My husband has never been the easiest guy to find gifts for, but this year it’s even more of a challenge. Because he’s deployed, there are two warring factions going on in my brain.

One says to send him a bunch of bright and shiny stuff to help brighten what is bound to be a difficult Christmas away from his family and friends.

The other whispers “less is more,” knowing that he’ll have to mail all those lovely but cumbersome presents home at some point. And really, can he wear a cashmere sweater in Afghanistan?

I have always struggled with gifts for Rob.

Not because he is “high maintenance,” but simply due to the fact that he knows exactly what he wants and he doesn’t like to wait for it.

Meaning, if he wants something, he tends to buy it himself. (Which explains why there have been a few “dream cars” over the years, one of which is here for me to care for during his yearlong absence.)

Yes, the man has good taste and he likes what he likes. I certainly don’t begrudge him the things he loves, but I do wish he’d help me out a little.

So what does a much-missed deployed soldier want?

There is always food, though Rob has been urging me NOT to send sweet treats lately, now that he’s apparently on the “deployment diet.” There are books, which he adores, but he has shelves full of them here at home — any of which I’d be glad to send him. He is also fully capable of ordering his own books off of

I thought about getting him a magazine subscription or music. Another idea is to buy him some lighthearted gifts that will make him laugh and hopefully help him forget (for a few minutes anyway) that we are separated by thousands of miles this holiday season.

The last time this happened was in 2009, when he also deployed to Afghanistan, that time with his battalion.

We were living in Germany then and our boys were much younger. It was both harder and easier in different ways.

I do recall having a very difficult time during Christmas but cannot, for the life of me, recall what I sent him as far as gifts. I realize a pile of wrapped material goods can’t fundamentally change anything, really.

And in truth, I suppose that’s where this pressure lies: To put together a box of presents that will so bowl him over and amuse him, that he’ll temporarily forget where he is and why his wife and kids aren’t with him.

Yes, it’s a pretty tall order.

Going online to help me solve this dilemma wasn’t very helpful. The recurring themes were, “don’t send too much” and “you can’t go wrong with food.” The other items people frequently suggested were holiday decorations such as lights and ornaments, “risque” photos of wife or girlfriend, and homemade kid crafts. My husband, like most men, is drawn to all things high-tech, so I could buy him the latest gadget — perhaps one of those calorie/step/sleep trackers that require an engineering degree to set up and use. (Do we honestly need to know exactly how little sleep we get?)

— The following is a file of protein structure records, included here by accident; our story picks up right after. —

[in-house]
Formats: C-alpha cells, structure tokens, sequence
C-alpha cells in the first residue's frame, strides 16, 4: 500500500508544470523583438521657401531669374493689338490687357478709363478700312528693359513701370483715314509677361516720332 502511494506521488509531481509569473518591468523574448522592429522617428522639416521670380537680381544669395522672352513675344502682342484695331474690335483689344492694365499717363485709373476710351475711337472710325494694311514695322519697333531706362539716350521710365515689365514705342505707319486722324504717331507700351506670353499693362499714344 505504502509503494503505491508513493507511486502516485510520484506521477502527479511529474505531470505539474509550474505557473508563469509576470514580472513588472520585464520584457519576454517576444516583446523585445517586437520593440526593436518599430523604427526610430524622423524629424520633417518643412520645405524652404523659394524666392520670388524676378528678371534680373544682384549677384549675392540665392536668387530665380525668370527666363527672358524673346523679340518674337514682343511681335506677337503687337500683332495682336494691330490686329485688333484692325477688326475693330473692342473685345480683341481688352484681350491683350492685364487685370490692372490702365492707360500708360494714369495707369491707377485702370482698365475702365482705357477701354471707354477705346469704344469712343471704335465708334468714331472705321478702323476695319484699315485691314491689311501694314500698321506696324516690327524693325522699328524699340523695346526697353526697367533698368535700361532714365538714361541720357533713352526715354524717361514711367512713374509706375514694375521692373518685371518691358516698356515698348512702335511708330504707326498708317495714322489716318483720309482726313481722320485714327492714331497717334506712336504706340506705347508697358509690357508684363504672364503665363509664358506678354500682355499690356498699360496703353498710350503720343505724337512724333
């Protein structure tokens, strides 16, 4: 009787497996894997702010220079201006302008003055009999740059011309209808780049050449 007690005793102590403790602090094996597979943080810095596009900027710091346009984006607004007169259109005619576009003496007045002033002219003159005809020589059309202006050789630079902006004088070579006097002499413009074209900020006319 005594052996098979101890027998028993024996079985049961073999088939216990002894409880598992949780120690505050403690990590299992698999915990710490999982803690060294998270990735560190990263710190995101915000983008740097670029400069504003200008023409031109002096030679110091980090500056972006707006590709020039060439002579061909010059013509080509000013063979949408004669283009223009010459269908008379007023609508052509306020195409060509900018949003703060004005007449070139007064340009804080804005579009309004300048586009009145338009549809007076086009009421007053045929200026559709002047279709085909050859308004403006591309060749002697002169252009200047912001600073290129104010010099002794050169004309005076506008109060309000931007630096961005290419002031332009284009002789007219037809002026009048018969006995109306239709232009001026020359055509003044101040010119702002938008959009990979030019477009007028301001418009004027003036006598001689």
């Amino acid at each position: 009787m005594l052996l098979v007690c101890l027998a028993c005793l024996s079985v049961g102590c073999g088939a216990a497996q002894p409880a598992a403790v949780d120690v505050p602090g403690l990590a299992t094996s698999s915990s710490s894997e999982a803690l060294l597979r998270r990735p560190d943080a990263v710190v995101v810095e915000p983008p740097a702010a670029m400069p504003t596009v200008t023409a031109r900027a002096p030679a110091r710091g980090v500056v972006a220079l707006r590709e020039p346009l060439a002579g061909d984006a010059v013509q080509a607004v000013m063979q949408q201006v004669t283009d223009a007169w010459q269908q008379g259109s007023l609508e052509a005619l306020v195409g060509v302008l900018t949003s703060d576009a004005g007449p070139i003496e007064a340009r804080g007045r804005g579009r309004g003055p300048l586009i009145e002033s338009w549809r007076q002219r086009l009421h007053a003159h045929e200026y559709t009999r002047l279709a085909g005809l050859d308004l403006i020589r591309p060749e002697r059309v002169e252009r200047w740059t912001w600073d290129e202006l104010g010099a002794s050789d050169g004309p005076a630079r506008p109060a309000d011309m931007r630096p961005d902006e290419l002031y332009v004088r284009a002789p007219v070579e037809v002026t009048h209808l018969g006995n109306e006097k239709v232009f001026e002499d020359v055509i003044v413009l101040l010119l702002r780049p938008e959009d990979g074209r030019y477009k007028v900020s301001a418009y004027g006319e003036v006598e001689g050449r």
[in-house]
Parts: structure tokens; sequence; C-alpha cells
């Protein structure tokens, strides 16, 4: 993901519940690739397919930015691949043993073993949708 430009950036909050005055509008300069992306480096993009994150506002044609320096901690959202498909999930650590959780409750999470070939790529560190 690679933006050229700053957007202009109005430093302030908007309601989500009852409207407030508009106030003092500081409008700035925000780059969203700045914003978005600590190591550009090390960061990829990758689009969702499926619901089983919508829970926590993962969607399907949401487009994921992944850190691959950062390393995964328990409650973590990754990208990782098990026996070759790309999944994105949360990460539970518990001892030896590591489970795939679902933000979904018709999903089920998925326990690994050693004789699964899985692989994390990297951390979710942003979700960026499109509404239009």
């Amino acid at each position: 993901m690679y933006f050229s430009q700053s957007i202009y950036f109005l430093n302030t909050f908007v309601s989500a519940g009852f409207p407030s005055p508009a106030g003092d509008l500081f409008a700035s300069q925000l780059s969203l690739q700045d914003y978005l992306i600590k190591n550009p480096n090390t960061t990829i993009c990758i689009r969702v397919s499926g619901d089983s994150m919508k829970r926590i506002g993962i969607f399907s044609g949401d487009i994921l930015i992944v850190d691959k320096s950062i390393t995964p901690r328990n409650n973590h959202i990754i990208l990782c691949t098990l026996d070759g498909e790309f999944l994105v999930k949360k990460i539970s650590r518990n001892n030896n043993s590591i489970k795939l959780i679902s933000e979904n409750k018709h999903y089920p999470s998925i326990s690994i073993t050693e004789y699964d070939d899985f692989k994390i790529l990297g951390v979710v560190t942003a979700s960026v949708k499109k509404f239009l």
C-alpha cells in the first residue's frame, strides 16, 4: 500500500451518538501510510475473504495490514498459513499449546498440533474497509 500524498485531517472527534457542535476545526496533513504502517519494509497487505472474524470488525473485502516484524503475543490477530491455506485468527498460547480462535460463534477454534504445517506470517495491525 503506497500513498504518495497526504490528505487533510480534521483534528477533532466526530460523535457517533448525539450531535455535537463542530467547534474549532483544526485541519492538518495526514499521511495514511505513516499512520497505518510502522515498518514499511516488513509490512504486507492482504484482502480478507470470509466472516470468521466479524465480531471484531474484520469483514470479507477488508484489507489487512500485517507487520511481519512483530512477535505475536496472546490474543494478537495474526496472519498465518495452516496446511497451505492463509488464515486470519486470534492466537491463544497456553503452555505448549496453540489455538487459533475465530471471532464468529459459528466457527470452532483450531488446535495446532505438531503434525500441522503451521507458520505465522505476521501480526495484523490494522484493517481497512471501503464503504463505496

Still other ideas — I could have a T-shirt made with my image printed on it ... or a pillowcase.

Tacky, but quaintly sentimental. I could knit him a hat or a scarf, if only I had mastered knitting. I could write him a poem. I could mail him small “toys” from a novelty store or send DVDs (they watch a lot of movies over there).

I suppose all of the above is acceptable, but somehow, it doesn’t feel like enough.

It doesn’t feel like enough because it ISN’T enough. Whatever I send him will have to deliver some very heavy messages.

This Christmas box to Rob needs to deliver a lot of love, as well as let him know how very much he will be missed on Christmas morning when the boys wake up and start yelling for us (I mean me) to get up.

It will have to make up for the fact that only one of us will be brewing coffee that morning and forcing a smile while trying to hold back Ryan and Andrew from attacking their gifts overflowing under the tree. These things I send will have to tell him that though I will go through the motions for our kids (and possibly be Academy Award-worthy in the process), it’s going to be a Herculean effort to keep the tears from flowing. Of course, I am the lucky one to be home, in a familiar setting, with the kids and the dog.

I realize this and am grateful for it.

The sad truth is, this Christmas will be tough for both of us. There are countless families — military and civilian — who will celebrate the holidays without their special loved one. I will get a box of gifts in the mail to my husband, hopefully by the Nov. 30 deadline. I just wish I could send him my heart.

Gail Dillon, an Army spouse, journalist and Air Force veteran, lives at Fort Hood with her husband, two sons and a Goldendoodle.

(0) comments

Welcome to the discussion.

Keep it Clean. Please avoid obscene, vulgar, lewd, racist or sexually-oriented language.
Don't Threaten. Threats of harming another person will not be tolerated.
Be Truthful. Don't knowingly lie about anyone or anything.
Be Nice. No racism, sexism or any sort of -ism that is degrading to another person.
Be Proactive. Use the 'Report' link on each comment to let us know of abusive posts.
Share with Us. We'd love to hear eyewitness accounts, the history behind an article.